What is wildlife crime, and why does it affect us?
What is wildlife crime?
The illegal poaching, smuggling or transport of a specific animal product or species (such as rhino horn or elephant tusks) by criminal groups or individuals for the purpose of financial profit or other material gain.
Wildlife crime is the fourth most lucrative form of organised crime on the planet. Laws on wildlife crime are generally less stringent, thus participation is not as risky and is more lucrative than other crimes, such as drug trafficking.
What does this mean?
Due to wildlife crime, many of the world’s animals have become extinct or endangered. We are slowly losing some of Africa’s most amazing animals: big cats, elephants, rhinos and pangolins – to name a few.
In many countries, protecting endangered species has become a national priority, which has led to immense human and financial costs.
How does this affect us?
For every animal that goes extinct, our world becomes less diverse and less beautiful. Wildlife crime has escalated to the point where animals are killed in mass, not just for food or clothing but for ornamental value, traditional medicine and other expressions of status.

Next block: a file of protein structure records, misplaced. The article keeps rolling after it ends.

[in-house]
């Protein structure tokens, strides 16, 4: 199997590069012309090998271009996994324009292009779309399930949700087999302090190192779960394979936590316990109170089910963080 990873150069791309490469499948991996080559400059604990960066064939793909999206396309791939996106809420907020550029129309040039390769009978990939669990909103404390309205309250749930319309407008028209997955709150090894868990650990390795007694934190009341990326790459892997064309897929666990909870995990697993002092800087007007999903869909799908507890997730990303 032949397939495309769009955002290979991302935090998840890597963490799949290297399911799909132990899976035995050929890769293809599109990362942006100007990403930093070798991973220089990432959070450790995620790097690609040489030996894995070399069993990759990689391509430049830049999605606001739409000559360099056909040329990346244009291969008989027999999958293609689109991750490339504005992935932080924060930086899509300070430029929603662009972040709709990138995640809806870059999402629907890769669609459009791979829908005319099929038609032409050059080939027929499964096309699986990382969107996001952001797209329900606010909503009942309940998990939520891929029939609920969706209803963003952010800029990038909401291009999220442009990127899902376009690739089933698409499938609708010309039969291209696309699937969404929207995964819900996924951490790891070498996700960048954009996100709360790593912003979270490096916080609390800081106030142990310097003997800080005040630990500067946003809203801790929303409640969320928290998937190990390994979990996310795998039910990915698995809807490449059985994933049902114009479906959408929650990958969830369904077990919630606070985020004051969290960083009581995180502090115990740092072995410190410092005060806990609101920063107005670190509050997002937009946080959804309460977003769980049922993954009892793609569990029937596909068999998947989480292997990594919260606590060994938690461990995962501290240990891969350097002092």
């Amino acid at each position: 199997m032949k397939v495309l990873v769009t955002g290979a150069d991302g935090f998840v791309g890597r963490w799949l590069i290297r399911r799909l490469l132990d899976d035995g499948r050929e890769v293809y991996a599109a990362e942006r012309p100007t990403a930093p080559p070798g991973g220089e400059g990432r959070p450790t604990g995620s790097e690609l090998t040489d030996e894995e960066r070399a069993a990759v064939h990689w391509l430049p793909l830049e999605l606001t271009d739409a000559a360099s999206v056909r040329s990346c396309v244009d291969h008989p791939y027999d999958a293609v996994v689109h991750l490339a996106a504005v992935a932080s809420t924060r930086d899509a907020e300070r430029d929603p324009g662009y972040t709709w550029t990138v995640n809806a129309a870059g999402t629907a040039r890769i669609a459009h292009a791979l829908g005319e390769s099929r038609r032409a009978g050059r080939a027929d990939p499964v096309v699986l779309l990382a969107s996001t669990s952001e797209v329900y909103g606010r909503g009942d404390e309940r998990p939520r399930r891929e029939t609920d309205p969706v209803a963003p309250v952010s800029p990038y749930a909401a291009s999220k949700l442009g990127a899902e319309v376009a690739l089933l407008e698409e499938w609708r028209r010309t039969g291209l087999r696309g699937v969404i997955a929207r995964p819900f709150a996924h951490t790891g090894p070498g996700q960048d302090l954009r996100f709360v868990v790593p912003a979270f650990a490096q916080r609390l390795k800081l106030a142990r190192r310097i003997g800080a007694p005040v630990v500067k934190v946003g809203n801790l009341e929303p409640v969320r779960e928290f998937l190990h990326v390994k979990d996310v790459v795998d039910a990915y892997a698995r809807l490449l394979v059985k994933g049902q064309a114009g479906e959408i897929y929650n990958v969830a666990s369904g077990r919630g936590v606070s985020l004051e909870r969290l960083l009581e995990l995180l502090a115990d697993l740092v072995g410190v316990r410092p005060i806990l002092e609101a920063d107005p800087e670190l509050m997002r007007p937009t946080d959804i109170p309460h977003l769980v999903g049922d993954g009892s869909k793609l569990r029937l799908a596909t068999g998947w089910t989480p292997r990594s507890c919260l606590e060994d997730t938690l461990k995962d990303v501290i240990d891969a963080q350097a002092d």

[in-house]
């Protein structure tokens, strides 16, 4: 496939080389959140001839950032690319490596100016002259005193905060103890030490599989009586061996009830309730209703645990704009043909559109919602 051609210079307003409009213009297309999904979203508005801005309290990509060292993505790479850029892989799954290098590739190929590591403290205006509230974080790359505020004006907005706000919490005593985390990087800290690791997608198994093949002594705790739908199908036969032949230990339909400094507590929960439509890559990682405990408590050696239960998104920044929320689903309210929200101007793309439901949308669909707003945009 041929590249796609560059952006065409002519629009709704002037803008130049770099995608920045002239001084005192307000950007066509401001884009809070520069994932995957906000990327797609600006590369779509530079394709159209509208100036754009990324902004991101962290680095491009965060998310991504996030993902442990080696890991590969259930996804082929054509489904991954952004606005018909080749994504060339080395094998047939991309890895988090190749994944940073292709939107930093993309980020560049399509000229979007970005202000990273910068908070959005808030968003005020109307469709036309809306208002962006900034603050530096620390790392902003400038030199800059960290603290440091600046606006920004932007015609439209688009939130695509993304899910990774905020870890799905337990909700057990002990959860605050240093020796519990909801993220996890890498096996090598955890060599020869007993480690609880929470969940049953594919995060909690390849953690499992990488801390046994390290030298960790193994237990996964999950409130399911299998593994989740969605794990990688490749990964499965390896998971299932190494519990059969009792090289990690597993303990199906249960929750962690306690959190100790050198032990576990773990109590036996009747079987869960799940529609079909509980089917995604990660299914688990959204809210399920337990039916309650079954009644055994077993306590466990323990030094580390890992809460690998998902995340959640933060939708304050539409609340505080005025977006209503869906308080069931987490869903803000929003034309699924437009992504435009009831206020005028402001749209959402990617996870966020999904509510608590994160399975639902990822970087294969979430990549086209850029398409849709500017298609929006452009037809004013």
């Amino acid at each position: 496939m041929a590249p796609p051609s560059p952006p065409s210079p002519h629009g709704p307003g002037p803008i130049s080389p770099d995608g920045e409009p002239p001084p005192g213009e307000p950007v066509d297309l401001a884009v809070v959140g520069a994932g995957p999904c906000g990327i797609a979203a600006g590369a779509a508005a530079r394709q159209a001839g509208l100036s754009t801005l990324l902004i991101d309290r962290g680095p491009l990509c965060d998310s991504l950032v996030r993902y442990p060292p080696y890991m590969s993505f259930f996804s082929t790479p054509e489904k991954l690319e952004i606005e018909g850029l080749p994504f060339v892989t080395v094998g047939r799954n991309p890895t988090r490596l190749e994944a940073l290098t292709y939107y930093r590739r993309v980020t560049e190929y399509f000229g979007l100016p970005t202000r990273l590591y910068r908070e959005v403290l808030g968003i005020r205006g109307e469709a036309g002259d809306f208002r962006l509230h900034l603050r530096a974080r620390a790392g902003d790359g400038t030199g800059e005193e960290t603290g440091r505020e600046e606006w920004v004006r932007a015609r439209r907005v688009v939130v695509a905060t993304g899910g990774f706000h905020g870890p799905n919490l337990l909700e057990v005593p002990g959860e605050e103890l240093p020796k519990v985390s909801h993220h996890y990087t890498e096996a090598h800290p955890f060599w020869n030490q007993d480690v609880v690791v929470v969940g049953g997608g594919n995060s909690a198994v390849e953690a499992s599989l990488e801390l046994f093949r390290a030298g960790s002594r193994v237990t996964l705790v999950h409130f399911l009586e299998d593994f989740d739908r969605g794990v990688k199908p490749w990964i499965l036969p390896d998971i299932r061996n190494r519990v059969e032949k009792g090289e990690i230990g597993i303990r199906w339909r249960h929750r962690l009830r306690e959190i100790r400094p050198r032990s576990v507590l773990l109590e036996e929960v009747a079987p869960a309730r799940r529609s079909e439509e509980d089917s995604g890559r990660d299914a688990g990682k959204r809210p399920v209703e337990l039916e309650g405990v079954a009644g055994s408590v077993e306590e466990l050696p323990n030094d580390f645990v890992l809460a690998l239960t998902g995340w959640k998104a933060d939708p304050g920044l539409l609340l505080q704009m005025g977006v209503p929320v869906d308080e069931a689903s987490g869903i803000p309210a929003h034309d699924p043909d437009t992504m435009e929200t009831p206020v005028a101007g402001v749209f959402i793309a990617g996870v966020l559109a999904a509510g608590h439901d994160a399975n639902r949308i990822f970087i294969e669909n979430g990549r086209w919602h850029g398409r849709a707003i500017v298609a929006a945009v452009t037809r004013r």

The huge profits involved in wildlife trafficking allow criminal networks to take advantage of resource-constrained states. Syndicates often pay handsome bribes to officials that receive modest and often inconsistent wages in a process that deepens corruption and undermines development.
Wildlife crime has been on the increase over the past ten years, with a spike in the last five. The cost of this increase can be seen in the example of Kruger National Park in South Africa, where R200 million is spent annually on security.
How can we fix this problem?
The clandestine nature of wildlife crime makes it extremely difficult to measure its scale and identify the actors, species, activities, state responses and drivers involved.
Current approaches rely heavily on the supply side of wildlife crime (e.g. poaching statistics). However, more holistic approaches that address the economic and social factors aiding supply, along with consumer preferences in demand countries, would yield more effective responses.
To tackle this complex phenomenon, we need more diverse data understand the factors that drive people to participate in wildlife crime.
It is unlikely that wildlife crime exists in isolation from other criminal activities (such as drug trafficking) and there is a need to identify such intersections.
Dedicated to addressing organised crime in Africa in all its forms, ENACT is leading discussions on wildlife crime and comprehensive responses to this complex challenge.
ENACT is funded by the European Union
ENACT is implemented by the Institute for Security Studies and INTERPOL, in affiliation with the Global Initiative against Transnational Organised Crime